But potential buyers who wait might still be disappointed, even if prices do fall, he cautioned..."It is very conceivable that even though prices will come down, (increasing) interest rates will eat up much of the differential,"

Buy now, or be priced out forever!!! Hahahaha. Nice one dude. I know you're all hoyty-toyty with that tweed sports-coat and an economy Phd. but houses MUST be bought and sold by people who are able to afford them. If interest rates go up, then prices must go down. The reason things are so out of whack is because of toxic loans. Wants that financial methadone is gone, things have to be 'priced to sell', which in itself is oxymoronic because are things ever 'priced not to sell'?

austinbell said...

Again, I'm not sure where the smugness originates from, Seattle is NOT San Francisco, it is NOT New York and never will be. Why our prices MUST be as high as these world class cities is beyond me, they're not a high-water mark folks. I'm sorry but Grunge is dead and 30-something fleece-crunchy does not a fashion-mecca make.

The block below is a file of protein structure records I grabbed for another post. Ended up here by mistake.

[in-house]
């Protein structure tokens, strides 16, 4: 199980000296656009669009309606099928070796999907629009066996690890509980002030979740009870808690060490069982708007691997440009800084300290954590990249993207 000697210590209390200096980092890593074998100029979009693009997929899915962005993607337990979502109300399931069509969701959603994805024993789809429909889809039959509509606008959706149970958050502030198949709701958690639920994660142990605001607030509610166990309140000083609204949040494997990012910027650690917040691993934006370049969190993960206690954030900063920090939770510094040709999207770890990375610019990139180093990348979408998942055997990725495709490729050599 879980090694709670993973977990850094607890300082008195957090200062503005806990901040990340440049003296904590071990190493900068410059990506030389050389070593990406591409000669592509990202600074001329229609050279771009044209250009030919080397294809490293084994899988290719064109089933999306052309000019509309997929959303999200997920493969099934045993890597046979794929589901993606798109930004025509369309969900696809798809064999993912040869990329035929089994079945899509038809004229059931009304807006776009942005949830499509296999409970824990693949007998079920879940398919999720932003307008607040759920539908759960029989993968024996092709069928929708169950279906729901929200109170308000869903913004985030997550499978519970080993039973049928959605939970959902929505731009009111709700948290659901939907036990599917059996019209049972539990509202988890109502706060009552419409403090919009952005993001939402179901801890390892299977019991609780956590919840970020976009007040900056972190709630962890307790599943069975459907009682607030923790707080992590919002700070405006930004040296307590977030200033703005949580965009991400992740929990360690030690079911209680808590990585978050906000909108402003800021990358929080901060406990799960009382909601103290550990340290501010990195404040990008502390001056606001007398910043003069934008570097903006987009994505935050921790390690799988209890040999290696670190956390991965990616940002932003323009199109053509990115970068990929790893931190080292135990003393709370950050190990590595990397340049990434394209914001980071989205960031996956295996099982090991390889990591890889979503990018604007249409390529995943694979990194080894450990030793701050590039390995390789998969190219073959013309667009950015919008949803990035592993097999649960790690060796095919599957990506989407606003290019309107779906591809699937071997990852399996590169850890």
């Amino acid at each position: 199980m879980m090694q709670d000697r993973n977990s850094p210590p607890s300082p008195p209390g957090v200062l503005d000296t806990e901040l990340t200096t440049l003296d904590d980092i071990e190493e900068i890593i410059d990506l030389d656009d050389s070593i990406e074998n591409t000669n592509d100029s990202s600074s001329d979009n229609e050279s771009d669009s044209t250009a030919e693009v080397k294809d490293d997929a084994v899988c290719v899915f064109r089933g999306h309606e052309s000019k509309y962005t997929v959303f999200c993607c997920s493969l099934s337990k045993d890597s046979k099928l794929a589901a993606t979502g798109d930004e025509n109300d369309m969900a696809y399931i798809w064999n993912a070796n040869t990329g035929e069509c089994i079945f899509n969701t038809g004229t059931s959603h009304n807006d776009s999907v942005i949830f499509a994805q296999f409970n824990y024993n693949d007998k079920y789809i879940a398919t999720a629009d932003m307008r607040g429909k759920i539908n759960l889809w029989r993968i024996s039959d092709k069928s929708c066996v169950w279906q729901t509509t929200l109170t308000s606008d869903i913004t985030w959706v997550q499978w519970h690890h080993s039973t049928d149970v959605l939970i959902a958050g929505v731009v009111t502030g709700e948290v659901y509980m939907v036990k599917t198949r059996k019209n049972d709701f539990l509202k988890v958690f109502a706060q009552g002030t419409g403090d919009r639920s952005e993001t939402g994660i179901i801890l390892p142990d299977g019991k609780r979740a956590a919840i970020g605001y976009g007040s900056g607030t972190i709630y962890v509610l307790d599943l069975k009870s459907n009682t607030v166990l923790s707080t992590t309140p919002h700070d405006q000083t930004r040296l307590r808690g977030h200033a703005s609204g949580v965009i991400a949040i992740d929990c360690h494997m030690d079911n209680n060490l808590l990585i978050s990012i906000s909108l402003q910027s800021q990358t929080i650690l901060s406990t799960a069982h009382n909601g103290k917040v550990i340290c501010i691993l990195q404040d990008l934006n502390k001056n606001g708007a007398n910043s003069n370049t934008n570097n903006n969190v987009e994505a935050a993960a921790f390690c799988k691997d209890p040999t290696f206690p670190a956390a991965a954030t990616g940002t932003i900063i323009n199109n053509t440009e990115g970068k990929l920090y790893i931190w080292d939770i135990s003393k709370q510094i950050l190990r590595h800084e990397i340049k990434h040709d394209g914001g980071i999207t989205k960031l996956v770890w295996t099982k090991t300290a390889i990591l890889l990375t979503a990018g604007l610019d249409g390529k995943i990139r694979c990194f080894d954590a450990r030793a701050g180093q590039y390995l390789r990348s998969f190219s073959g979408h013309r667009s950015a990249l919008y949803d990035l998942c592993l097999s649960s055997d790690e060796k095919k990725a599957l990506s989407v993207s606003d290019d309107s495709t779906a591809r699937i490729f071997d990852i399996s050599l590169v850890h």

Huh? What the hell does this have to do with anything? Why does this type of thing repeatedly come up in comments in a blog about real estate/housing bubble? Everyone here always tries to deny it, but this not so much a RE blog but really an "I Hate Seattle" blog -- the housing bubble is just a refuge of hope for people who want to see a lot of pain in the city they despise, for whatever reason. This might not apply to everyone here, but it is without question a substantial segment of the followers of this blog. I'll await the cries of denial and outrage mixed in with more comments about how awful Seattle is and how it thinks it's so hot but it will never come close to being as good as NYC, San Diego, Denver, Kansas City, Cedar Rapids, Tallahassee, etc. etc.

Anonymous said...